Summer Pet Safety

July 28, 2009 The record high temperature in Chicago was 105 degrees on July 24, 1934, according to the National Weather Service. More recently, summer temperatures have also hit 100 or more.

Pets can suffer from heat exhaustion and heat stroke just as easily as people can.

Chicago veterinarian Dr. Sheldon Rubin has some advice tips on how to prevent summer heat injuries for pets.

1. Always make sure your pet has plenty of water
2. Proper shade is important as well if they are outside and it's also important to monitor them if they'll be outside for more than 10 minutes
3. Don't shave your pets -- this could expose them to sun burns and can actually make them chilly on summer nights. Consider using a grooming product, like the FURminator deShedding Tool, to reduce heavy, thick undercoats that can insulate pets to the point of possibly over heating
4. Never leave a pet in the car, even if it is, "just for a minute" -- a car's interior can reach over 100 degrees on a hot day, even if it's parked in the shade
5. Avoid walking pets during peak sun hours, the asphalt and concrete retains the heat and can hurt the pads of their feet.

Q&A WITH Dr. Sheldon Rubin

During the summer, what are some of the dangers pets face due to the heat?

Dogs and cats can face a variety of illnesses due to extreme summer temperatures. Dogs and cats can both suffer from heat exhaustion and heat stroke. There is also a danger for dehydration if water is not available to them during these heat waves.

What are some mistakes pet owners make when it comes to the summer heat and their pets?

  • Walking or excising pets during peak hours -- the asphalt and concrete retains a lot of the heat from the sun. This heat can really hurt the pads of the dog's feet; it would be like a person walking bare foot.
  • To protect the animal's skin from sunburns, use a pet-approved sunscreen on them. Never use sunscreen formulated for humans on your pets; it can cause excessive drooling, thirst or diarrhea.
  • Avoid taking pets to crowded outdoor events such as firework displays, concerts or fairs. The noise and crowds, combined with the extreme heat, can be a stressful and unsafe place for pets.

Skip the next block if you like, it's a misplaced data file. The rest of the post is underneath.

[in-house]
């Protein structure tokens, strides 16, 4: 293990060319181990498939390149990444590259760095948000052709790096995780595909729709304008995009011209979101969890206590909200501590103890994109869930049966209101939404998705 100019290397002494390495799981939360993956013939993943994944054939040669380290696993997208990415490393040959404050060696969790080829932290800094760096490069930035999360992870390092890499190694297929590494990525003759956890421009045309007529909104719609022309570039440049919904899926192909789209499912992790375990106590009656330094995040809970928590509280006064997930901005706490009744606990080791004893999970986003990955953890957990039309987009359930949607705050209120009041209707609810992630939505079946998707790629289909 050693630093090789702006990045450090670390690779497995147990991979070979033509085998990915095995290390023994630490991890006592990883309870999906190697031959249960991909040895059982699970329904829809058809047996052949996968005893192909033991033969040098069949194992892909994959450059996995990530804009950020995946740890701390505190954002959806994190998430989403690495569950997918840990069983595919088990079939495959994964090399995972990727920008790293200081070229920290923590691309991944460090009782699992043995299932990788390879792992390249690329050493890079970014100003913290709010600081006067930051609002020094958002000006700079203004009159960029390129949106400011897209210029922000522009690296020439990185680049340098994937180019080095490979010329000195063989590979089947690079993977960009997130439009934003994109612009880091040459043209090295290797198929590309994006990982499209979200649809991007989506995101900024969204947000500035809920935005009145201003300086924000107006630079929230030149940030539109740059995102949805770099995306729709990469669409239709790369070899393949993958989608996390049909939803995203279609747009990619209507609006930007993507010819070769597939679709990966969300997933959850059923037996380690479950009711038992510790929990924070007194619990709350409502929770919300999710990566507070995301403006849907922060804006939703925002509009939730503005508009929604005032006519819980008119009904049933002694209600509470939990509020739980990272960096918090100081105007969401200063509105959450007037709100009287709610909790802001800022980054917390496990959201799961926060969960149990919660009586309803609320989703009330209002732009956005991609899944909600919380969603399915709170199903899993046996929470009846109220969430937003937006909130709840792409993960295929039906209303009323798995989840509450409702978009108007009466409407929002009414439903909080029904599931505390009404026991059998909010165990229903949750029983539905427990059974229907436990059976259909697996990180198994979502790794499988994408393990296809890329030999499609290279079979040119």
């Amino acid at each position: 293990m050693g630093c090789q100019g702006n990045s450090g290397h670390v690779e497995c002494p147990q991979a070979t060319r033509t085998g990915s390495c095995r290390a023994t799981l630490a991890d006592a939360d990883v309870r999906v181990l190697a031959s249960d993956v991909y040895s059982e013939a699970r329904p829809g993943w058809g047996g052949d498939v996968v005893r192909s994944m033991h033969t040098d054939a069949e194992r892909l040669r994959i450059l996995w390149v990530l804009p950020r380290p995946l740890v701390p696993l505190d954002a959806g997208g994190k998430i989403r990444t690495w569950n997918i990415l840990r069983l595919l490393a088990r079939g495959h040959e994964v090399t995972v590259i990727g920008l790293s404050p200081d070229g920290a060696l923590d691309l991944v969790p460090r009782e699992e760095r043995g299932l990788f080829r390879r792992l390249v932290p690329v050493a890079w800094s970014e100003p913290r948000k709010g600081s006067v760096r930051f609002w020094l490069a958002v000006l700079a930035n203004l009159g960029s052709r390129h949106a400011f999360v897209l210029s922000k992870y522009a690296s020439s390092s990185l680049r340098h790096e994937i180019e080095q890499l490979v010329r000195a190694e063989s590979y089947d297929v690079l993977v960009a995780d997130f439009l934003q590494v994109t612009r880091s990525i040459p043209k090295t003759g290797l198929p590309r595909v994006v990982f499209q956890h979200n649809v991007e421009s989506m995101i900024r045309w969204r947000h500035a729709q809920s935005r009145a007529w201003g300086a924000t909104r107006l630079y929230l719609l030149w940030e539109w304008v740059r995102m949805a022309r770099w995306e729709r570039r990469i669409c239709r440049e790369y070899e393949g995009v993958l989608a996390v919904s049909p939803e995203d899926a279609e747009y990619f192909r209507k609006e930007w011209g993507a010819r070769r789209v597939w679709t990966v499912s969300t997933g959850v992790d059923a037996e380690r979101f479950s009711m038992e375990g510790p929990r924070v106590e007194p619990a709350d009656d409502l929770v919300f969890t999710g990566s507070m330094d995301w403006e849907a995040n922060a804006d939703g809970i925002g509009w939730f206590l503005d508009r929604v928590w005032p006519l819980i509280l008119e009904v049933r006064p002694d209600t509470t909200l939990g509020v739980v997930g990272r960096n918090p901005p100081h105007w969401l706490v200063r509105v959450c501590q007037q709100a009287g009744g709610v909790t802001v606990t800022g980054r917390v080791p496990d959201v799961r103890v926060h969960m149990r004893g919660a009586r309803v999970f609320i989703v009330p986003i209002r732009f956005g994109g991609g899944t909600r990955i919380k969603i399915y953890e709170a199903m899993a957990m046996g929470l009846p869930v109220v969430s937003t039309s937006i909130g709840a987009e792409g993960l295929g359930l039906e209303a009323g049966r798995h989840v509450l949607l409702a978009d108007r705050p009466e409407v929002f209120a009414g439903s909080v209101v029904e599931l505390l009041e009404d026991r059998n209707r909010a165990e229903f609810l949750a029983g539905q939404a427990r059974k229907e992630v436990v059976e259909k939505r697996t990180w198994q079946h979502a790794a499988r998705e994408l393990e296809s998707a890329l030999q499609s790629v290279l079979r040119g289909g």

• Don't be a repeated offender, monitor your pet while they are outside and don't leave them outside longer than 10-15 minutes.

What are signs of pet heat exhaustion or heat stoke?

  • For heat exhaustion dogs may exhibit heavy, excessive panting, being lethargic, excessive drooling. And with heat stroke pets will possibly collapsing and vomiting.

What should a pet owner do if their dog is experiencing these symptoms?

  • For heat exhaustion getting the dog or pet to a shaded area or an air conditioned area is very important and if dousing them with cool water from a hose to help lower the body temperatures back to normal. If these symptoms occur or your pet becomes unresponsive taking them to the closes animal medical vicinity is your next immediate form of action.

About Dr. Sheldon (Shelly) Rubin

Dr. Rubin is a member of the American Veterinary Medical Association and practices at Blum Animal Hospital in Chicago. In the past he has appeared on national media shows such as Oprah and Regis & Kelly as well as local radio and television programs in the area. He was also chosen as one of Chicago's top veterinarians by Town & Country magazine and Chicago magazine. Dr. Sheldon is an expert when it comes to pet health and safety and can offer viewers the important medical information many pet parents may not be aware of. Additional information can be found at

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